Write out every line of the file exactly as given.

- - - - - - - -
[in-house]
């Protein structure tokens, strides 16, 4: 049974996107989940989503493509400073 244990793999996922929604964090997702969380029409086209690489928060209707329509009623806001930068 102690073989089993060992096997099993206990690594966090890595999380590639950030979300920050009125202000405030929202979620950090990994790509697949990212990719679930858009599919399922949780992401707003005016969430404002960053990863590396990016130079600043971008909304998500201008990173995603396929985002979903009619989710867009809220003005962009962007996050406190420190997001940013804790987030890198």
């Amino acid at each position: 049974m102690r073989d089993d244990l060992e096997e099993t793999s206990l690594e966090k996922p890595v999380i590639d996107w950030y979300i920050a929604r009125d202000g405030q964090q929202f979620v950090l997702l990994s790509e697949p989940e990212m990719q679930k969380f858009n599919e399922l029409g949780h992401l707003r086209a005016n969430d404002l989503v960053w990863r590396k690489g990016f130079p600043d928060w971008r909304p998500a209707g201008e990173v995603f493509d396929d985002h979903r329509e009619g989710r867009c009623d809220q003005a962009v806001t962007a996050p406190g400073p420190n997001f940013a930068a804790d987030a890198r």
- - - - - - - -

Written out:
[in-house]
């Protein structure tokens, strides 16, 4: 049974996107989940989503493509400073 244990793999996922929604964090997702969380029409086209690489928060209707329509009623806001930068 102690073989089993060992096997099993206990690594966090890595999380590639950030979300920050009125202000405030929202979620950090990994790509697949990212990719679930858009599919399922949780992401707003005016969430404002960053990863590396990016130079600043971008909304998500201008990173995603396929985002979903009619989710867009809220003005962009962007996050406190420190997001940013804790987030890198």
């Amino acid at each position: 049974m102690r073989d089993d244990l060992e096997e099993t793999s206990l690594e966090k996922p890595v999380i590639d996107w950030y979300i920050a929604r009125d202000g405030q964090q929202f979620v950090l997702l990994s790509e697949p989940e990212m990719q679930k969380f858009n599919e399922l029409g949780h992401l707003r086209a005016n969430d404002l989503v960053w990863r590396k690489g990016f130079p600043d928060w971008r909304p998500a209707g201008e990173v995603f493509d396929d985002h979903r329509e009619g989710r867009c009623d809220q003005a962009v806001t962007a996050p406190g400073p420190n997001f940013a930068a804790d987030a890198r």